You’ll also want to pay attention to the returning visitor numbers here and keep an eye on them as you move forwards. A returning visitor is one developing a connection with your brand. They are likely to be further along the sales funnel, may already be customers or are otherwise more engaged with your business. This segment of your traffic is more likely to subscribe to your newsletter to keep up to date with your news, more likely to read your blog posts and share your social media updates. Having regular access to this report means you can pinpoint any sudden drops in returning traffic numbers, allowing you to take action before it becomes a problem.

3. Useful report #3: Acquisition > All Traffic > Source

The traffic sources report is one of the most useful reports at your disposal. It will tell you whether the time you spend crafting social media updates is paying off. How effective your link building strategies are. Whether your guest blogger campaign is resulting in more visitors, and whether or not people are clicking on your ads or finding you in the organic search listings.

Use this report to track how effective your marketing efforts are and measure which initiatives are driving more people to your site, then tailor your actions accordingly. If you get a huge amount of traffic from Twitter but nothing from Instagram for example, you could use this report to make the case for investing more time and budget on Twitter and moving away from Instagram. Likewise, if your guest blogger program is showing more traffic than your AdWords ads, you might want to consider putting all of your budget towards guest blogging.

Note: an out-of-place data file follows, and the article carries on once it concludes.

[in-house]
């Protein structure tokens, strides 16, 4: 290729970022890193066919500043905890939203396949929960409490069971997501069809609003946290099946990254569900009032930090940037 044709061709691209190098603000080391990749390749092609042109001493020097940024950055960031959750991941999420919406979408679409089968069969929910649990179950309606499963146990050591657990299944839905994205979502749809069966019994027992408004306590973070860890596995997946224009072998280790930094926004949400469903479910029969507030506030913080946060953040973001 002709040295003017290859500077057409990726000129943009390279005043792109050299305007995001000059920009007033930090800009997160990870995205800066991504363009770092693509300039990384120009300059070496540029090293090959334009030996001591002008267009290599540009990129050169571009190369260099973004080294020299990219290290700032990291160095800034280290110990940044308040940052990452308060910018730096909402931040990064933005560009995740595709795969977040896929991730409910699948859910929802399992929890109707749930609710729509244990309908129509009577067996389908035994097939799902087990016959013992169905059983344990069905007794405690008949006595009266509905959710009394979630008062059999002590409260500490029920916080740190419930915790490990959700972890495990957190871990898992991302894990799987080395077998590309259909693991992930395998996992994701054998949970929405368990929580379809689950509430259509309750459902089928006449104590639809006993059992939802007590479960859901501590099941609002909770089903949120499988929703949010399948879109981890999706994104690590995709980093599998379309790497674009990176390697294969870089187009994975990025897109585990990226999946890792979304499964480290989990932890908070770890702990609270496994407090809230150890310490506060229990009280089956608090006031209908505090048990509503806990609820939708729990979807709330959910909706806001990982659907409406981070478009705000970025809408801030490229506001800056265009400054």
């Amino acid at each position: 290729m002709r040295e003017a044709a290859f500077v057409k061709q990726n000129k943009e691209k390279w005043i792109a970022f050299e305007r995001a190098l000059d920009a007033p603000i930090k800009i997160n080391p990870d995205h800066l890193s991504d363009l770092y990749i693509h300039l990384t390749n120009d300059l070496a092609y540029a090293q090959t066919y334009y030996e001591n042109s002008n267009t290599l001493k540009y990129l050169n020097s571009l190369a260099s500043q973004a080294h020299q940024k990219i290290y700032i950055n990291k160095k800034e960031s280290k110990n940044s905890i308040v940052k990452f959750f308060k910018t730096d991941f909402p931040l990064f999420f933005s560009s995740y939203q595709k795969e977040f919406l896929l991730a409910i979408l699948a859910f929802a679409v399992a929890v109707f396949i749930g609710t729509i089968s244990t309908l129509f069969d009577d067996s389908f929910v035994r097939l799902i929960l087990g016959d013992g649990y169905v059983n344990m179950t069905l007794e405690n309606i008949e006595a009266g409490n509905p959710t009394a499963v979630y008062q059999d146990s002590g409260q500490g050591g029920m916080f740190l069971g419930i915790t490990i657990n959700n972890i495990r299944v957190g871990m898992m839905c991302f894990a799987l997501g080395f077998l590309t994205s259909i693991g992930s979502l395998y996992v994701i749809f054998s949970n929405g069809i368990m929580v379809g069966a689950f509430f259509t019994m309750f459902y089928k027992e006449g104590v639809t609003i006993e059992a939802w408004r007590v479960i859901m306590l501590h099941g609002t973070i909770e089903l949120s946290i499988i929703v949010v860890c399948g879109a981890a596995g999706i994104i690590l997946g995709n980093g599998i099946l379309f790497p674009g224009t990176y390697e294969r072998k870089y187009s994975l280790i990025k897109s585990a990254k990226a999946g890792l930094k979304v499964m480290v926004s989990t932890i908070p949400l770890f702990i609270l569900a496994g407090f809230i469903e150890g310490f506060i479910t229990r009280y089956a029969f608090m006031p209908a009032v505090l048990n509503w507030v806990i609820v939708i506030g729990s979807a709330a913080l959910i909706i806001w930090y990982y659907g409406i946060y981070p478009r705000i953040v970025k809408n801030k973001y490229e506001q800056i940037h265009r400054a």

4. Useful report #4: Behavior > Behavior Flow

The Behavior Flow report is a much more visual report than the others on this list but no less useful. It shows you the path visitors are taking through your site, from the page they enter, their subsequent path through your site, where they backtrack and where they exit. At each stage, the report gives a traffic drop off, allowing you to see at a glance what content keeps users engaged and what potential issues there are with any given page.

There is an additional Flow report which can be found under the Audience tab which shows volumes of traffic from different sources. This Flow allows you to track over and underperforming paths so you can plan adjustments to site content and traffic acquisition efforts accordingly.

With all of these reports, taking time to interpret the data regularly is key. Behaviors and patterns emerge over time, meaning the more familiar you are with typical usage, sources and pathways, the easier it will become to spot changes and pick up on problems before they become serious issues.

There are numerous other reports within Google Analytics to use as you become more confident with the platform – which ones do you use already and which ones do you plan to try next? Let us know in the comments.